The following is the empirical evidence on the key involvement of NGOs in establishing SHGs, as per a study conducted by APMAS in 2000. Amongst 214 SHGs spread across four states, namely Andhra Pradesh, Rajasthan, Karnataka and Orissa, the following is the percentage of influence garnered by the three main Self-Help Promotion Agencies (SHPA), NGOs, Government agencies and Banks.

Dropouts: The Internal Turmoil

A major reason for discontinuity of SHGs is the unfortunate dropout of women due to several issues hovering over their personal and private lives. In the sample study conducted by APMAS, about 9.8% of dropout incidences have been reported. The common observation in most states is that the general reasons for such dropouts include:

Physical factors- Migration, Death, Illness;  

Financial factors- Inability to save, Inability to make regular repayments;

Internal factors- Disagreement with group norms, Intra-group conflict, Dual membership;

Social factors- Interference by husbands, Family pressure, Prior engagement in house chores.

However, the burning question at this point is, have the NABARD guidelines under the SHG-Bank linkage scheme provided for any resolution to such crisis in terms of an alternate approach or relocation to a new SHG on migration, or the right to the heir of the deceased to continue the latter’s role in the group? Or should the NABARD limit itself to only financial assistance despite being a welfare organ? Perhaps, even if it widens its ambit of assistance, where shall the aggrieved parties approach? The rural policy of RBI and NABARD remains silent on these issues.

Is There Room For Transparency?

The most feared notion among women-led SHGs is containment of trust with banking institutions. The researcher would bring to notice the previously mentioned pie-chart, wherein the lowest fraction of initiative is represented by banks (13%). The reason for this, as stipulated, is the reluctance on part of the banks to let out loans on low rates of interest. The job is, in researcher’s opinion that of a ‘welfare’ character and banks certainly don’t have a knack for such “alien” terms.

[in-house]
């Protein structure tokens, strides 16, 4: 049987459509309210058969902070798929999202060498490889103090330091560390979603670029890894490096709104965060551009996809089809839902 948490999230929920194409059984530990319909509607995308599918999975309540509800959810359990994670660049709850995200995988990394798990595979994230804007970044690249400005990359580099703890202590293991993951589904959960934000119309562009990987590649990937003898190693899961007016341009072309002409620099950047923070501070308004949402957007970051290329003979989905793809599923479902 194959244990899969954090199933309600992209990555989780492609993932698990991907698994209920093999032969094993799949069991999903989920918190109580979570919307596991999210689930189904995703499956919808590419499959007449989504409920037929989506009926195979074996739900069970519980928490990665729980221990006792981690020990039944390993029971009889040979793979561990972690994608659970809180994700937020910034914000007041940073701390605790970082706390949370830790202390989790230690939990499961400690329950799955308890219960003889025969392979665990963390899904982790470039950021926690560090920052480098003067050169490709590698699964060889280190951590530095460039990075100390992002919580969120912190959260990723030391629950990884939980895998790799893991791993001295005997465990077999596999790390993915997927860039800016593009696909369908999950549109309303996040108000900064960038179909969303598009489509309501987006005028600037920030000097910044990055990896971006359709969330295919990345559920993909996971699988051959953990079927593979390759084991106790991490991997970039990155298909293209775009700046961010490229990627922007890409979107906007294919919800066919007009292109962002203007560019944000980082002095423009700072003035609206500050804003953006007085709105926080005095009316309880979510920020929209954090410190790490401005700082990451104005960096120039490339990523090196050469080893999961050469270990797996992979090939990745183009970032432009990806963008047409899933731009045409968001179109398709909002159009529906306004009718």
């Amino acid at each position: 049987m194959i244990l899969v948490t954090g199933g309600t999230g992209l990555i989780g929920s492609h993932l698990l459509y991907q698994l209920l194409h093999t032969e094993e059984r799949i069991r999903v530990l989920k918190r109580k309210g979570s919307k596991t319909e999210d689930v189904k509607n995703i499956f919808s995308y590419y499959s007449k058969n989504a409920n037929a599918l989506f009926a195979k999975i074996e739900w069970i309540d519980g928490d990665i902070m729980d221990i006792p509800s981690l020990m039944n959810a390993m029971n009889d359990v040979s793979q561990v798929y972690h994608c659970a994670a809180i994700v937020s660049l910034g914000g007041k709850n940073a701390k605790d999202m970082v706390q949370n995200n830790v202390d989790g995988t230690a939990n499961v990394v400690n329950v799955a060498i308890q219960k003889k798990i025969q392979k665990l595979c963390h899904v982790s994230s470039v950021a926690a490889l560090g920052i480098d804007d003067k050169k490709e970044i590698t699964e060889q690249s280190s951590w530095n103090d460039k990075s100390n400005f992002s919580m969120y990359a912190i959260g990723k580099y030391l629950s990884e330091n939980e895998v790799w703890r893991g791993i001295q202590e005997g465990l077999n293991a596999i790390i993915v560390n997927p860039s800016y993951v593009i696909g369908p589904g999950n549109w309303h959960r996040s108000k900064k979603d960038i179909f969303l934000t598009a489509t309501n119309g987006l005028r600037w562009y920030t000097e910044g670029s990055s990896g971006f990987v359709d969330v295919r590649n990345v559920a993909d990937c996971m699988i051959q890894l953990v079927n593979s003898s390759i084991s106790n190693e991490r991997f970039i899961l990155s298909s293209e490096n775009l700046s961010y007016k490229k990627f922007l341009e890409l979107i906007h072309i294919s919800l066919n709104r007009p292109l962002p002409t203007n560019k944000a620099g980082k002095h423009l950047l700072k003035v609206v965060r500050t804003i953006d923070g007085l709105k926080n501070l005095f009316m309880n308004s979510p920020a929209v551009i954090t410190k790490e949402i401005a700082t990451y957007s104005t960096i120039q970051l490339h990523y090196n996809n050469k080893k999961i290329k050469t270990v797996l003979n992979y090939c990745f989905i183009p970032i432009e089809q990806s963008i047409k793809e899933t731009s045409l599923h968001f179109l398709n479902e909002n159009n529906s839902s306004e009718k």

Perhaps, what is essential for the continuation of SHGs is their healthy rapport with the bank and transparent transactions especially on part of the bank administration. To regulate efficient banking, NABARD’s legal department had launched the Banking Ombudsman Scheme 2006. The Ombudsman therein, is in charge of the complaints filed by borrowers, for all kinds of banking institutions, including the Regional Rural Banks and the functions performed by them. The Zonal Officers appointed by the Ombudsman have the authority of registering grievances and awarding compensation through mediation and conciliation under alternate dispute resolution method. However, the Scheme isn’t without its fallouts.

As per the Scheme, the Ombudsman works independent of any rules of evidence. Here the risk of arbitrary investigation increases. Moreover, the Scheme fails to take into account the fact that most women in rural areas are illiterate, which renders them unable in filing written complaints.  Another issue here, is lack of knowledge about this Scheme in remote villages of the country. In this regard, it is also relevant to talk about the constant objections raised by the All India Democratic Women’s Association about the issue of biased decisions of various mediation and conciliation sessions. Reportedly, the counselling done at such sessions through the ADR mechanism, often pressurises women to compromise on their part, moulding them back to the predetermined social constructs.

In a nutshell, any discussion of Self Help Groups cannot be had in the absence of gender sensitivity. Gender sensitized schemes and gender neutral arbitration mechanism is what the NGOs and NABARD should aspire for and in turn strengthen their reach out as the agents of social change and women empowerment.

References:

  1. Ishita Akhoon, How Women In India Are Able To Help Each Other Through Self-Help Groups, YKA, May 24,2017.
  2. NATIONAL BANK FOR AGRICULTURAL AND RURAL DEVELOPMENT (NABARD), A Handbook On Forming Self-Help Groups (1994,2nd edition).
  3. Kim Wilson The Fletcher School, Self Help Groups in India – A study of the lights and shades, Tufts University Formerly, Catholic Relief Services, South Asia.